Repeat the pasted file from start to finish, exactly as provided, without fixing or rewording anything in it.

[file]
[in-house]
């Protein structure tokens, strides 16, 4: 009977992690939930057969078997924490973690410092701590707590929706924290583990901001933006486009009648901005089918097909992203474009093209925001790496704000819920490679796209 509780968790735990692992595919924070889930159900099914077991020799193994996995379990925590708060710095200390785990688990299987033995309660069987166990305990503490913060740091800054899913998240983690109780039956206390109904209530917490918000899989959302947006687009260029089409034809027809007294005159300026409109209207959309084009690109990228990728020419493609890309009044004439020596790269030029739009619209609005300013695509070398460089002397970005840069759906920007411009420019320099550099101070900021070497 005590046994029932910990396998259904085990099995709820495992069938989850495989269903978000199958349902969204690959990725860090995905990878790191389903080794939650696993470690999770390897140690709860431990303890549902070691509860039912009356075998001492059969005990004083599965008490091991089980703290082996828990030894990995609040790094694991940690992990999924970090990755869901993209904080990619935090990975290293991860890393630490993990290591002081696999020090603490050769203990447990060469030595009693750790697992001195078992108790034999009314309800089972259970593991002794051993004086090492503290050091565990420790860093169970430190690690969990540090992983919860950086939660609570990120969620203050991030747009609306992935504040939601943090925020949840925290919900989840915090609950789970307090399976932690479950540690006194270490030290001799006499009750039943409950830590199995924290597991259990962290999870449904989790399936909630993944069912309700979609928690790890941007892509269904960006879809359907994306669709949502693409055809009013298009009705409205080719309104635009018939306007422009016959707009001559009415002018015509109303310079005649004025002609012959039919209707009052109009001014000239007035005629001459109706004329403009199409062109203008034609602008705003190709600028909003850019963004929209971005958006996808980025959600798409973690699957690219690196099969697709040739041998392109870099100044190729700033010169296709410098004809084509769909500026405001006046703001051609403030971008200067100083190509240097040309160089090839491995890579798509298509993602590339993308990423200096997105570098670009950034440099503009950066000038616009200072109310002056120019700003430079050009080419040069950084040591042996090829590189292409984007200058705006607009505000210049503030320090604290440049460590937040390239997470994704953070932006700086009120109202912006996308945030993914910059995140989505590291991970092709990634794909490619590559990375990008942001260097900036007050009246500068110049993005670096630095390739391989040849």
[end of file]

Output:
[in-house]
């Protein structure tokens, strides 16, 4: 009977992690939930057969078997924490973690410092701590707590929706924290583990901001933006486009009648901005089918097909992203474009093209925001790496704000819920490679796209 509780968790735990692992595919924070889930159900099914077991020799193994996995379990925590708060710095200390785990688990299987033995309660069987166990305990503490913060740091800054899913998240983690109780039956206390109904209530917490918000899989959302947006687009260029089409034809027809007294005159300026409109209207959309084009690109990228990728020419493609890309009044004439020596790269030029739009619209609005300013695509070398460089002397970005840069759906920007411009420019320099550099101070900021070497 005590046994029932910990396998259904085990099995709820495992069938989850495989269903978000199958349902969204690959990725860090995905990878790191389903080794939650696993470690999770390897140690709860431990303890549902070691509860039912009356075998001492059969005990004083599965008490091991089980703290082996828990030894990995609040790094694991940690992990999924970090990755869901993209904080990619935090990975290293991860890393630490993990290591002081696999020090603490050769203990447990060469030595009693750790697992001195078992108790034999009314309800089972259970593991002794051993004086090492503290050091565990420790860093169970430190690690969990540090992983919860950086939660609570990120969620203050991030747009609306992935504040939601943090925020949840925290919900989840915090609950789970307090399976932690479950540690006194270490030290001799006499009750039943409950830590199995924290597991259990962290999870449904989790399936909630993944069912309700979609928690790890941007892509269904960006879809359907994306669709949502693409055809009013298009009705409205080719309104635009018939306007422009016959707009001559009415002018015509109303310079005649004025002609012959039919209707009052109009001014000239007035005629001459109706004329403009199409062109203008034609602008705003190709600028909003850019963004929209971005958006996808980025959600798409973690699957690219690196099969697709040739041998392109870099100044190729700033010169296709410098004809084509769909500026405001006046703001051609403030971008200067100083190509240097040309160089090839491995890579798509298509993602590339993308990423200096997105570098670009950034440099503009950066000038616009200072109310002056120019700003430079050009080419040069950084040591042996090829590189292409984007200058705006607009505000210049503030320090604290440049460590937040390239997470994704953070932006700086009120109202912006996308945030993914910059995140989505590291991970092709990634794909490619590559990375990008942001260097900036007050009246500068110049993005670096630095390739391989040849």